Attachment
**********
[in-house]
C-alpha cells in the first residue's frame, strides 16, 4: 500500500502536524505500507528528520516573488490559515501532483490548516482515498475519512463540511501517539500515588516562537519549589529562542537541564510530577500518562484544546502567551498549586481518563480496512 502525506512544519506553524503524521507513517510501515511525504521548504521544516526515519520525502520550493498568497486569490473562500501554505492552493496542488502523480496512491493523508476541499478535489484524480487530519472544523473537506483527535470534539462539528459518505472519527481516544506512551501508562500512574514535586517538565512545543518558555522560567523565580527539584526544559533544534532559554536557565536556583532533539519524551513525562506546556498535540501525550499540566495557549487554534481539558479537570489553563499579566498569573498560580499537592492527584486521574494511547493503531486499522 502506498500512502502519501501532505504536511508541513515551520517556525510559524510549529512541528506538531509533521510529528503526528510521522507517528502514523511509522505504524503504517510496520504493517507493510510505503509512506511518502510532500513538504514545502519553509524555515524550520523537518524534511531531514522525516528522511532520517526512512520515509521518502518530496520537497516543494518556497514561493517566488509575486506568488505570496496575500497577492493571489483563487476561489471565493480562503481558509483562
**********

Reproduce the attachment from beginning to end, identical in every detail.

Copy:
[in-house]
C-alpha cells in the first residue's frame, strides 16, 4: 500500500502536524505500507528528520516573488490559515501532483490548516482515498475519512463540511501517539500515588516562537519549589529562542537541564510530577500518562484544546502567551498549586481518563480496512 502525506512544519506553524503524521507513517510501515511525504521548504521544516526515519520525502520550493498568497486569490473562500501554505492552493496542488502523480496512491493523508476541499478535489484524480487530519472544523473537506483527535470534539462539528459518505472519527481516544506512551501508562500512574514535586517538565512545543518558555522560567523565580527539584526544559533544534532559554536557565536556583532533539519524551513525562506546556498535540501525550499540566495557549487554534481539558479537570489553563499579566498569573498560580499537592492527584486521574494511547493503531486499522 502506498500512502502519501501532505504536511508541513515551520517556525510559524510549529512541528506538531509533521510529528503526528510521522507517528502514523511509522505504524503504517510496520504493517507493510510505503509512506511518502510532500513538504514545502519553509524555515524550520523537518524534511531531514522525516528522511532520517526512512520515509521518502518530496520537497516543494518556497514561493517566488509575486506568488505570496496575500497577492493571489483563487476561489471565493480562503481558509483562